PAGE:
Seventh, durational alimony lasts for a set period of time. It may not exceed 50% of the length of a short-term marriage, 60% of the length of a moderate-term marriage, and 75% of the length of a long-term marriage. An award of durational alimony may be extended under exceptional circumstances based upon the above described 9 factors and a consideration of the following 4 factors. First, the extent to which the payee’s age and employability wholly or partially limit the payee’s ability to be self-supporting. Second, the extent to which the payor’s available financial resources wholly or partially limit the payor’s ability to be self-supporting. Third, the extent to which a payee’s mental or physical disability wholly or partially limits the payee’s ability to be self-supporting. Fourth, the extent to which a payee is the caregiver to the parties’ mentally or physically disabled child. The amount of durational alimony will be the amount that is required to meet the payee’s reasonable needs, or an amount that does not exceed 35% of the difference between the husband and wife’s net incomes, whichever amount is less.
Eighth, an alimony award may not leave the obligor with significantly less net income than the net income of the obligee, unless there are exceptional circumstances.
In actions for modification, the court will be authorized to terminate or reduce an award of alimony when the payor has reached the normal retirement age. The normal retirement age will be considered to be the normal retirement age specified by the Social Security Administration, or the customary retirement age for the payor’s profession. The payor must actually retire or make demonstrable efforts to retire. Retirement must reduce the payor’s ability to pay. The court will look at the following ten factors in determining whether to reduce or terminate alimony. First, the age and health of the payor. Second, the type of work performed by the payor. Third, the customary age of retirement in the payor’s profession. Fourth, the likelihood that the payor will return to work, and the payor’s motivation for retiring. Fifth, the needs of the party receiving alimony and that recipient’s ability to contribute to his or her own needs. Sixth, the impact that the termination or reduction of alimony would have on the payee. Seventh, the parties’ assets before, during and after the dissolution of marriage, and whether either of the parties wastefully dissipated assets received at the time of the divorce. Eighth, the income earned by the parties during and after the marriage. Ninth, the retirement, pension and Social Security Benefits received by the parties after the marriage. Tenth, the payor’s compliance with his or her alimony obligation. A payor may file a Supplemental Petition for Modification six months prior to the date of retirement.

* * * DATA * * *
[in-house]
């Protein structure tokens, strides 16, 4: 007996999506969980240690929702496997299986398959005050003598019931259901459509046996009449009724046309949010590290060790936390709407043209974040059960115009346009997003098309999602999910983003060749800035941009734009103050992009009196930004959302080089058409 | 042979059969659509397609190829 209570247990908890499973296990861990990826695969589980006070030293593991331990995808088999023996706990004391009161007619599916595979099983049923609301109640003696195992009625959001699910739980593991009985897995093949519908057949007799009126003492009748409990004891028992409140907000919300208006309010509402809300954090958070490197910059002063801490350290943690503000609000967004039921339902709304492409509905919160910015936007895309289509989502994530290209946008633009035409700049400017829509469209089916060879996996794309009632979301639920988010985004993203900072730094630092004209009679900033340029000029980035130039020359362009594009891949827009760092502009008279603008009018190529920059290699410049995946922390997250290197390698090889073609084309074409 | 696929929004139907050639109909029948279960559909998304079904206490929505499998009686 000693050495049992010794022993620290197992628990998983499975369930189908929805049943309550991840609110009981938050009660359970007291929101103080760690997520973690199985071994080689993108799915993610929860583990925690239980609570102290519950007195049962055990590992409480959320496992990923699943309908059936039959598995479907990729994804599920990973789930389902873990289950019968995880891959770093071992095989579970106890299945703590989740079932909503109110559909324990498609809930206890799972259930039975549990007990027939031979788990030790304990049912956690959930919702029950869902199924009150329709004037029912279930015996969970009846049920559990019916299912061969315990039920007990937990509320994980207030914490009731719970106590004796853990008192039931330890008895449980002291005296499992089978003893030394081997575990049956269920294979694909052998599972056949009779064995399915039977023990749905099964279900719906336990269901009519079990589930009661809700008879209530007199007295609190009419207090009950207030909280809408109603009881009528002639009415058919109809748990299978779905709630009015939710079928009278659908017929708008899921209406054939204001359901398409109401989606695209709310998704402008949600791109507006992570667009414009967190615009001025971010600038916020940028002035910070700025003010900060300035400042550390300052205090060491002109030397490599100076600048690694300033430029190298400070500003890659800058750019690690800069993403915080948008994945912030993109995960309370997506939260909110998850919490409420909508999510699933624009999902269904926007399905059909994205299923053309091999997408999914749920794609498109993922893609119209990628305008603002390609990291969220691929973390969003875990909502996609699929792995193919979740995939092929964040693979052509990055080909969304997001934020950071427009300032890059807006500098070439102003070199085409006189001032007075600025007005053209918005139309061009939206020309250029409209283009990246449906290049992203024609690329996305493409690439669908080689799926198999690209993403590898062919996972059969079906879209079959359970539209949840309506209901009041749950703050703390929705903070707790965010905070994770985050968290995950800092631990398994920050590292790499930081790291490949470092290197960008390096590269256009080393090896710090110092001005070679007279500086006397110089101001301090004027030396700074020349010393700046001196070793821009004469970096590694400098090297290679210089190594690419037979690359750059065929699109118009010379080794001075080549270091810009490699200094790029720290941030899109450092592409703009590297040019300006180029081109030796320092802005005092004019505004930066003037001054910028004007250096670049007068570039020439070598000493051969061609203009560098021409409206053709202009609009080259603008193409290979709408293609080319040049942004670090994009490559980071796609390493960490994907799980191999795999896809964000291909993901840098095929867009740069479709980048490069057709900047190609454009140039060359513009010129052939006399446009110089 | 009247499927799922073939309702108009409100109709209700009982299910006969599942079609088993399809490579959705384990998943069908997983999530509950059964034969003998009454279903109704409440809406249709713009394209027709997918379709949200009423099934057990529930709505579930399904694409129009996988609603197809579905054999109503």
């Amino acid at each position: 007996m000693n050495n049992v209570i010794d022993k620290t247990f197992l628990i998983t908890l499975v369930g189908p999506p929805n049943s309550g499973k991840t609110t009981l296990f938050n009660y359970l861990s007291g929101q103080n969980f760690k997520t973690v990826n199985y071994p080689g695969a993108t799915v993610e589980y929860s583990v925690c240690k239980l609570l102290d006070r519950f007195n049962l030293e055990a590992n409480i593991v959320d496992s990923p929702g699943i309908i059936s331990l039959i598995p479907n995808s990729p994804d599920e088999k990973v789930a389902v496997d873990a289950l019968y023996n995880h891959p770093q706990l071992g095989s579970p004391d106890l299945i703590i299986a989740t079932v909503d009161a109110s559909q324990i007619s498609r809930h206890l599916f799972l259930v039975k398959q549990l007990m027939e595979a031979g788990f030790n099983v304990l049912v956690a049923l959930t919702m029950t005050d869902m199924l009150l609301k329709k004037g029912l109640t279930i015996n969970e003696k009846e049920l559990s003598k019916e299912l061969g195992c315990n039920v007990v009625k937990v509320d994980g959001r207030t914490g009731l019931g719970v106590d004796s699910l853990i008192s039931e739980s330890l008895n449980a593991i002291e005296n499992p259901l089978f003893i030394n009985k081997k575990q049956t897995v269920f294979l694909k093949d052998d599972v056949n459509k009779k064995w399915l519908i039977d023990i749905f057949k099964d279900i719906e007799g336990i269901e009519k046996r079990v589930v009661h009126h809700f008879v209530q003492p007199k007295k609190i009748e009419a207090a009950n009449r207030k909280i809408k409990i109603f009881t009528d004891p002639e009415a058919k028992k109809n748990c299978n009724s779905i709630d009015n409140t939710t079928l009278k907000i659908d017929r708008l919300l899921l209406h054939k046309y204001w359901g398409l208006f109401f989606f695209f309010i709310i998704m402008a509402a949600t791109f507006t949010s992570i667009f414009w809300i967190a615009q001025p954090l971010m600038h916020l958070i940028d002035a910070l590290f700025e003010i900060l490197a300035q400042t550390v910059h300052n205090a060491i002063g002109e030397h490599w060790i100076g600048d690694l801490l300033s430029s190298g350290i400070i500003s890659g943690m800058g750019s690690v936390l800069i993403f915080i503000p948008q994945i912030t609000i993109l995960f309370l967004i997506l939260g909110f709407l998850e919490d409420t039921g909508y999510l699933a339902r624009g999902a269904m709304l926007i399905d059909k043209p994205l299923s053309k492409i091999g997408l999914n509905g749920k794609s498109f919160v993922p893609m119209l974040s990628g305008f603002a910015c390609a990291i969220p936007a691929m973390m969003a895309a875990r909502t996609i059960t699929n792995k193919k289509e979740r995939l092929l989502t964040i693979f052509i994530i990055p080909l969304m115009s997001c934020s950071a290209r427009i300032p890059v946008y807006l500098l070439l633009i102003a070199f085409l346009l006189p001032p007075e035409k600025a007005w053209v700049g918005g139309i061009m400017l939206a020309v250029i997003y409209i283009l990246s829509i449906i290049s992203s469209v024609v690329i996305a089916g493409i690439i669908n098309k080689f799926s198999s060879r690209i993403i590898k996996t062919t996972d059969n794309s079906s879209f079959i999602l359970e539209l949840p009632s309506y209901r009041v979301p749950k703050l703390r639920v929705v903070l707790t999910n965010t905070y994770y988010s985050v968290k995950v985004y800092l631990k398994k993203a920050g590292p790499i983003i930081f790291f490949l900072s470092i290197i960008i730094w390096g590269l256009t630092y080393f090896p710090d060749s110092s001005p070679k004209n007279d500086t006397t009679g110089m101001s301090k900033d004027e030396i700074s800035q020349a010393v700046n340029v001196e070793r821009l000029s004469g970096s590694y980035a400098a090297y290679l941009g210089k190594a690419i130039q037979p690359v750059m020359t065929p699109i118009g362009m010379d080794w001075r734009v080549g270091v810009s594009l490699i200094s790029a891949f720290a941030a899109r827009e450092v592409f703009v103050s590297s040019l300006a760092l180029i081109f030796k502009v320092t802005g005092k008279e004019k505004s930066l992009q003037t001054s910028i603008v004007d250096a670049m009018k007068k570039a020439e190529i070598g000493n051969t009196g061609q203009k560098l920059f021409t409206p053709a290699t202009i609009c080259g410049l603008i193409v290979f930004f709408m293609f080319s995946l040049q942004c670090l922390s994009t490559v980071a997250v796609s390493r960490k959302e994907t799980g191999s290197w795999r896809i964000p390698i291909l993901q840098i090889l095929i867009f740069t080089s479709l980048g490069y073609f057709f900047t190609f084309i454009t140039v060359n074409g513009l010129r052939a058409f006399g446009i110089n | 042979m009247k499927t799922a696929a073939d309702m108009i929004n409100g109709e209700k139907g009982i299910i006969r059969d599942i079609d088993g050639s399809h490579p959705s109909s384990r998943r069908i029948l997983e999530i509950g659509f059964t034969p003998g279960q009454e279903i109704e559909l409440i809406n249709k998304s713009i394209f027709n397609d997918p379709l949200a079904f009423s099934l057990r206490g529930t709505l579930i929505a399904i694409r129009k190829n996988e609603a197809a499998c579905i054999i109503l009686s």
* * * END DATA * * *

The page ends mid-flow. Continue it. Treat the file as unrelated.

The Florida Senate bill was filed on March 2, 2023. On March 9, 2023, the Florida Senate bill was referred to the Committee on Fiscal Policy and to the Rules Committees. On March 23, 2023, the Committee on Fiscal Policy voted in favor of the bill. On April 5, 2023, the bill received a favorably vote in the Florida Senate Rules Committee, and was placed on the Calendar on second reading. On April 18, 2023, the bill was placed on the Special Order Calendar. On April 19, 2023, the bill passed the Florida Senate. On May 2, 2023, the bill was ordered enrolled in the Florida Senate.
The Florida House of Representatives bill was filed on March 3, 2023. On March 28, 2023, the Florida House of Representatives bill received a first reading. On March 29, 2023, the bill was referred to the Judiciary Committee. On April 11, 2023, the bill was favorably reported out of the Judiciary Committee and was added to the Second Reading Calendar. On May 2, 2023, the CS passed in the Florida House of Representatives.
The alimony reform legislation passed the Florida House of Representatives and the Florida Senate and was signed by Governor DeSantis on June 30, 2023.